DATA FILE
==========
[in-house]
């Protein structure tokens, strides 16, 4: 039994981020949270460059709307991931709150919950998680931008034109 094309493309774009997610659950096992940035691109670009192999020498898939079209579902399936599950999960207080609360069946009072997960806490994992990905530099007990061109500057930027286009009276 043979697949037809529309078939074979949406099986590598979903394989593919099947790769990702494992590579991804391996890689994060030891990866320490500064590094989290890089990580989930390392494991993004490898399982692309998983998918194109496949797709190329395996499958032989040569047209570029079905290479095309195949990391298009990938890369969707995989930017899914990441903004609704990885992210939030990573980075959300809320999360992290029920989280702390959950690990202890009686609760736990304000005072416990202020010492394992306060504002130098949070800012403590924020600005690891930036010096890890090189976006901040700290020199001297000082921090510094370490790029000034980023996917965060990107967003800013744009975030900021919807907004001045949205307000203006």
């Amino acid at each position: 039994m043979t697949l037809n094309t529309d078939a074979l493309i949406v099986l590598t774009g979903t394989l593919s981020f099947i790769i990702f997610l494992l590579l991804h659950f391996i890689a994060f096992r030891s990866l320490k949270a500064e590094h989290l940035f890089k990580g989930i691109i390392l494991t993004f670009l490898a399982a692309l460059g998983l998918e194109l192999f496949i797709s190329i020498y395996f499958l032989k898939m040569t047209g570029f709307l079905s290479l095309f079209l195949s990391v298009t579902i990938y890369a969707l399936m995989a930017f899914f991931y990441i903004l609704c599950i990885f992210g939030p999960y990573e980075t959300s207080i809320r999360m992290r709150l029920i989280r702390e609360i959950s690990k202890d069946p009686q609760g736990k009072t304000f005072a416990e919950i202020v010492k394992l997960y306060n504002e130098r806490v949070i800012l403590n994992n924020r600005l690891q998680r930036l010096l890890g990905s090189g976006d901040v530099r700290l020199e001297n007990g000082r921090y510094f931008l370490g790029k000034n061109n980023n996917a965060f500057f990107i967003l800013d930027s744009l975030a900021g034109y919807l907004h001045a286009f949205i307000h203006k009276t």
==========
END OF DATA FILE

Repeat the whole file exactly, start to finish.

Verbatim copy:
[in-house]
């Protein structure tokens, strides 16, 4: 039994981020949270460059709307991931709150919950998680931008034109 094309493309774009997610659950096992940035691109670009192999020498898939079209579902399936599950999960207080609360069946009072997960806490994992990905530099007990061109500057930027286009009276 043979697949037809529309078939074979949406099986590598979903394989593919099947790769990702494992590579991804391996890689994060030891990866320490500064590094989290890089990580989930390392494991993004490898399982692309998983998918194109496949797709190329395996499958032989040569047209570029079905290479095309195949990391298009990938890369969707995989930017899914990441903004609704990885992210939030990573980075959300809320999360992290029920989280702390959950690990202890009686609760736990304000005072416990202020010492394992306060504002130098949070800012403590924020600005690891930036010096890890090189976006901040700290020199001297000082921090510094370490790029000034980023996917965060990107967003800013744009975030900021919807907004001045949205307000203006």
């Amino acid at each position: 039994m043979t697949l037809n094309t529309d078939a074979l493309i949406v099986l590598t774009g979903t394989l593919s981020f099947i790769i990702f997610l494992l590579l991804h659950f391996i890689a994060f096992r030891s990866l320490k949270a500064e590094h989290l940035f890089k990580g989930i691109i390392l494991t993004f670009l490898a399982a692309l460059g998983l998918e194109l192999f496949i797709s190329i020498y395996f499958l032989k898939m040569t047209g570029f709307l079905s290479l095309f079209l195949s990391v298009t579902i990938y890369a969707l399936m995989a930017f899914f991931y990441i903004l609704c599950i990885f992210g939030p999960y990573e980075t959300s207080i809320r999360m992290r709150l029920i989280r702390e609360i959950s690990k202890d069946p009686q609760g736990k009072t304000f005072a416990e919950i202020v010492k394992l997960y306060n504002e130098r806490v949070i800012l403590n994992n924020r600005l690891q998680r930036l010096l890890g990905s090189g976006d901040v530099r700290l020199e001297n007990g000082r921090y510094f931008l370490g790029k000034n061109n980023n996917a965060f500057f990107i967003l800013d930027s744009l975030a900021g034109y919807l907004h001045a286009f949205i307000h203006k009276t």